|Jmol-3D images||Image 1|
|Molar mass||71.12 g mol−1|
|Appearance||Clear colorless liquid|
|Melting point||−63 °C (−81 °F; 210 K)|
|Boiling point||87 °C (189 °F; 360 K)|
|Solubility in water||Miscible|
11.27 (pKa of conjugate acid in water),
19.56 (pKa of conjugate acid in acetonitrile)
|Main hazards||highly flammable, harmful, corrosive, possible mutagen|
|Flash point||3 °C (37 °F; 276 K)|
|Related Nitrogen heterocyclic compounds||
Pyrrole (aromatic with two double bonds)
Pyrroline (one double bond)
Pyrrolizidine (two pentagonal rings)
|Except where noted otherwise, data are given for materials in their standard state (at 25 °C (77 °F), 100 kPa)|
Pyrrolidine, also known as tetrahydropyrrole, is an  Compared to acyclic secondary amines, it is about 10 times more basic.
Synthesis and occurrence
Pyrrolidine is produced industrially by treatment of 1,4-butanediol with ammonia over an oxide catalyst.
Pyrrolidine is found in the leaves of tobacco and carrot. The pyrrolidine ring structure is present in numerous natural alkaloids such as nicotine and hygrine. It is found in many pharmaceutical drugs such as procyclidine and bepridil. It also forms the basis for the racetam compounds (e.g. piracetam, aniracetam). The amino acids proline and hydroxyproline are, in a structural sense, derivatives of pyrrolidine.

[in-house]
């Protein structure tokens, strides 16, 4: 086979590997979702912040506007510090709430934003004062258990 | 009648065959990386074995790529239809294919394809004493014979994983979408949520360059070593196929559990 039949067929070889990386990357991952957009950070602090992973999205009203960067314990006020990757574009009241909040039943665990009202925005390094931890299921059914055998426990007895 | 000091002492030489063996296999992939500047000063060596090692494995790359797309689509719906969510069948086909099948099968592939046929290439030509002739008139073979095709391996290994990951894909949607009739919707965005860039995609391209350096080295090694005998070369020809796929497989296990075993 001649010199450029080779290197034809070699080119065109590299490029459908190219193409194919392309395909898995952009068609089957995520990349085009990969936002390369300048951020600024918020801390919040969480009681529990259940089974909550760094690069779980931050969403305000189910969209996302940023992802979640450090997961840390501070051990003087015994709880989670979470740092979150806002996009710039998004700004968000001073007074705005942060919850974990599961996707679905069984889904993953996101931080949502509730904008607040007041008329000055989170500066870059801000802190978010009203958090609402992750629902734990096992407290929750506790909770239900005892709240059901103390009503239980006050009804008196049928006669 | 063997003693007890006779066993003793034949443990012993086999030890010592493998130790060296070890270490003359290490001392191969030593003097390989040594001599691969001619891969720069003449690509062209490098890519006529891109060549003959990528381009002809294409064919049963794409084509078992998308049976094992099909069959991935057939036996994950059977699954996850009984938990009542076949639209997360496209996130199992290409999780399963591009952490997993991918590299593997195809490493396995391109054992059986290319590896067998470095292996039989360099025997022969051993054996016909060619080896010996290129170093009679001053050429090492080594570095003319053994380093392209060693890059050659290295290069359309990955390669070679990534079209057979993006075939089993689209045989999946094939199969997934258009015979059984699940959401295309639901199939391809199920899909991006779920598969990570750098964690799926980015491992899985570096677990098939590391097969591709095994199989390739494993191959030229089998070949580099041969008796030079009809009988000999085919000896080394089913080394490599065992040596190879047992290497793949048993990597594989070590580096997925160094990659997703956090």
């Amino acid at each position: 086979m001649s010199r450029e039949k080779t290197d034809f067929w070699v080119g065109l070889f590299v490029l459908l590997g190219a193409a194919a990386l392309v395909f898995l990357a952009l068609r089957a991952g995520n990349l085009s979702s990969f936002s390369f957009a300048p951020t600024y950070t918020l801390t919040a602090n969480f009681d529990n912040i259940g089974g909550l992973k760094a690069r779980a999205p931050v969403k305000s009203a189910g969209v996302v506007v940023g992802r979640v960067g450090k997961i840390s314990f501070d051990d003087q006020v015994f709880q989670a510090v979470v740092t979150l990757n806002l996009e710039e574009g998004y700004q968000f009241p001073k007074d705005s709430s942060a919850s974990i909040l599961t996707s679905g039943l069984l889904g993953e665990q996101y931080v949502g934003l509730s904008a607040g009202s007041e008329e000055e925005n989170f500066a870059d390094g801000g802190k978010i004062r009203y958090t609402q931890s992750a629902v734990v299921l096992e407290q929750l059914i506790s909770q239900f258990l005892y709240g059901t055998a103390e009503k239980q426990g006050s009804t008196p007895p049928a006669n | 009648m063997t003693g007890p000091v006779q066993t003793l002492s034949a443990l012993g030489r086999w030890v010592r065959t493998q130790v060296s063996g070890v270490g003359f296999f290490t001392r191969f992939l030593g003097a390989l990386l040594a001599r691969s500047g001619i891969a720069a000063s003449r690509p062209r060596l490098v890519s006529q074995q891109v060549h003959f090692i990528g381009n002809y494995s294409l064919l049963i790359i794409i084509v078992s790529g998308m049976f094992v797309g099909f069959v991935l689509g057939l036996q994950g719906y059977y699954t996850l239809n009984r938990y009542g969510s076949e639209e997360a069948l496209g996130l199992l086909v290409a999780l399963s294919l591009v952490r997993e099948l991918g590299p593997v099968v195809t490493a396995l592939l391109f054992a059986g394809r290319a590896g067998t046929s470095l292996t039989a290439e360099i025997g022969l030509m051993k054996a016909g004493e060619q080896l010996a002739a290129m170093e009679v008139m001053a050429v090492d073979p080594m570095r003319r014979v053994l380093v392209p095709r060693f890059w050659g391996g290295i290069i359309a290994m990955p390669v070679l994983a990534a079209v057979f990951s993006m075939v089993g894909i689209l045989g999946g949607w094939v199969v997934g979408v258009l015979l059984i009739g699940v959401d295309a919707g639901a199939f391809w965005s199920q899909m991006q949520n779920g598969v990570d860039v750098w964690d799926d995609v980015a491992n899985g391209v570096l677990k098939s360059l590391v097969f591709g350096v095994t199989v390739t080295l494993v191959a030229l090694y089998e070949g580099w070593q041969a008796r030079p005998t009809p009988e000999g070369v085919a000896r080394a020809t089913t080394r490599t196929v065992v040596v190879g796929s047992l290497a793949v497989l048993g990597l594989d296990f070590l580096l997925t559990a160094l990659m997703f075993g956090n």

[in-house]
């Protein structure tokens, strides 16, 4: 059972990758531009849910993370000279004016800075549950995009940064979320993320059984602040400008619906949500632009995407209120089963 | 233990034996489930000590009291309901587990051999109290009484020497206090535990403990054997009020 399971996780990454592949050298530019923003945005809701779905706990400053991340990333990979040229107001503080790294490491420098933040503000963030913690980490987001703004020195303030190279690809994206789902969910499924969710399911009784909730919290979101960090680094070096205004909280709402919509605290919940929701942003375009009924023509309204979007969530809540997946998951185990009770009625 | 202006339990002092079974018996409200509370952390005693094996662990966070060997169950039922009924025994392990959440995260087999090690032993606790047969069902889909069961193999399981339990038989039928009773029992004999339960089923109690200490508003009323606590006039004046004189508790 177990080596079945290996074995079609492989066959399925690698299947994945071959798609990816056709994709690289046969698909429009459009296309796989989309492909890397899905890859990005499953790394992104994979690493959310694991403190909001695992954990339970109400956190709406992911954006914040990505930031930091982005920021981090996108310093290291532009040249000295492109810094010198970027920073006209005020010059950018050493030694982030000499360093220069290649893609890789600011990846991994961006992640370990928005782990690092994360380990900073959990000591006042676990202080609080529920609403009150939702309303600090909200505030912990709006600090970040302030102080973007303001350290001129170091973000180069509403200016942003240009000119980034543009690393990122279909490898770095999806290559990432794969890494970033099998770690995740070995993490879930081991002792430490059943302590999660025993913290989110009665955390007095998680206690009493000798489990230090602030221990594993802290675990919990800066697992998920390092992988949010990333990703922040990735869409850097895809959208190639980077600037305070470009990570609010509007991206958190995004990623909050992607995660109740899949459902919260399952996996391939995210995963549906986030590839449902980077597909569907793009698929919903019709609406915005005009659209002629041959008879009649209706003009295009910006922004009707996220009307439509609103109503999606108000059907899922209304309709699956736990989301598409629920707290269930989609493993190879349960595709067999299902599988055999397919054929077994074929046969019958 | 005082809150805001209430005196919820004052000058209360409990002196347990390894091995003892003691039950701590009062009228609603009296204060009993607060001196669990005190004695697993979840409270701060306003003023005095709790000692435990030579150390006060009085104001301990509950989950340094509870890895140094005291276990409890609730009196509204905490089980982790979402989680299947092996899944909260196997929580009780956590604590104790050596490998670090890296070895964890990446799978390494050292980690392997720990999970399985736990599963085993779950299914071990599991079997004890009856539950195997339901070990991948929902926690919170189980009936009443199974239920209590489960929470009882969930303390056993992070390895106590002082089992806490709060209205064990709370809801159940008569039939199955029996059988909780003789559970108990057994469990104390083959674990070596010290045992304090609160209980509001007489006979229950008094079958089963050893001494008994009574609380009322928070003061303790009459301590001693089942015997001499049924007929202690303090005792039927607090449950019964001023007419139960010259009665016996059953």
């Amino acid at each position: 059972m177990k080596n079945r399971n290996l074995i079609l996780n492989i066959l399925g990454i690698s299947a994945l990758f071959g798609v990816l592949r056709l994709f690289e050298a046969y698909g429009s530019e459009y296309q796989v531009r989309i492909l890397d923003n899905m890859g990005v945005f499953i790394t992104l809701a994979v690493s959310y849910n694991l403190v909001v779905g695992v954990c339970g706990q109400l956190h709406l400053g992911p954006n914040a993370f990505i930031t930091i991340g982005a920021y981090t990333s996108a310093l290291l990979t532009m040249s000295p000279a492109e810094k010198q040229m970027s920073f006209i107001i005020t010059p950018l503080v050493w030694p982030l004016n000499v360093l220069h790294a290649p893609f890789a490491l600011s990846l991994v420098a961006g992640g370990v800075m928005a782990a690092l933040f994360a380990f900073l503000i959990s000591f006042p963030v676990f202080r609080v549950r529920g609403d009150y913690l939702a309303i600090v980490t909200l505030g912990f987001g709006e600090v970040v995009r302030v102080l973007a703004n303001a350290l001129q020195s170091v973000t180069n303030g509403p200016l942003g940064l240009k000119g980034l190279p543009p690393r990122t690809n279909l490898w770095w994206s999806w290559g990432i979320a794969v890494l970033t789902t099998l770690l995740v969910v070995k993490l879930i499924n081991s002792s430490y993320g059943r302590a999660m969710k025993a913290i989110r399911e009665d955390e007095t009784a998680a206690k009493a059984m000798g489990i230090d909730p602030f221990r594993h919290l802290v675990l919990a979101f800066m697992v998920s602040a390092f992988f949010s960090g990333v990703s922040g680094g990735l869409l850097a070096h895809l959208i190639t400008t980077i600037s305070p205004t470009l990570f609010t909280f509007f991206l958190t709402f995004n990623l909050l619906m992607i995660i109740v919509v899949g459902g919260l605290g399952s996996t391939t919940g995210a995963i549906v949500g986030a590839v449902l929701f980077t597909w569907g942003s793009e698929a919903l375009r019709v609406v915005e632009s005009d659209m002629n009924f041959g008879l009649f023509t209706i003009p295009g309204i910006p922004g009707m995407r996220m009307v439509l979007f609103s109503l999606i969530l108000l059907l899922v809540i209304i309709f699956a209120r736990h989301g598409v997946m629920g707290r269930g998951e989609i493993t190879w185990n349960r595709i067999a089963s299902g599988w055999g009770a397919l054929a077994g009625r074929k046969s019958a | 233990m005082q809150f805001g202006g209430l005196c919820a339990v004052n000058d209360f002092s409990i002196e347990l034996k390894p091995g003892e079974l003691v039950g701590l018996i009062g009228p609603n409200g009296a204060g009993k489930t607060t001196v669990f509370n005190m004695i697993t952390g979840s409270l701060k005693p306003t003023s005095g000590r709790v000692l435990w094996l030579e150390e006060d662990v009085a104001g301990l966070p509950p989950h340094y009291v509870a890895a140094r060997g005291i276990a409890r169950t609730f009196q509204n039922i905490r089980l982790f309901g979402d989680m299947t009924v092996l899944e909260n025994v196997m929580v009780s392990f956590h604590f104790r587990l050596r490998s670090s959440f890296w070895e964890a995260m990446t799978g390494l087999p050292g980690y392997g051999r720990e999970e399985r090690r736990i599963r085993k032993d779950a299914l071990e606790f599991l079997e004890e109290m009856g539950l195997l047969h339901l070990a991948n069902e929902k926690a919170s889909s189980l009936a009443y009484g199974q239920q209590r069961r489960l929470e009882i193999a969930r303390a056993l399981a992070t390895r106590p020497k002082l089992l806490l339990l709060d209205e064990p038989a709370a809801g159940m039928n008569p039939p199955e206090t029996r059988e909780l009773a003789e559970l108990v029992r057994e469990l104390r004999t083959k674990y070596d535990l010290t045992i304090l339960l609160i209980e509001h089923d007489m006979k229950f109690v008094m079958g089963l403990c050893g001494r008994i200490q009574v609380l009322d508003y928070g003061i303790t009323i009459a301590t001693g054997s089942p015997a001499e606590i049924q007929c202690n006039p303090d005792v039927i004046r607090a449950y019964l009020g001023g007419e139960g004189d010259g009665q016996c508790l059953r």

Pyrrolidine is used as a building block in the synthesis of more complex compounds. In organic chemistry, pyrrolidine is used to activate ketones and aldehydes toward nucleophilic addition by formation of enamines:
- Hall, H. K. (1957). "Correlation of the Base Strengths of Amines". Journal of the American Chemical Society 79 (20): 5441.
- Kaljurand, I.; Kütt, A.; Sooväli, L.; Rodima, T.; Mäemets, V.; Leito, I.; Koppel, I. A. (2005). "Extension of the Self-Consistent Spectrophotometric Basicity Scale in Acetonitrile to a Full Span of 28 pKa Units: Unification of Different Basicity Scales". The Journal of Organic Chemistry 70 (3): 1019–1028.
- Journal of Chemical Ecology 1 (3): 299–310.
- Karsten Eller, Erhard Henkes, Roland Rossbacher, Hartmut Höke "Amines, Aliphatic" in Ullmann's Encyclopedia of Industrial Chemistry, Wiley-VCH, Weinheim, 2005. doi:10.1002/14356007.a02_001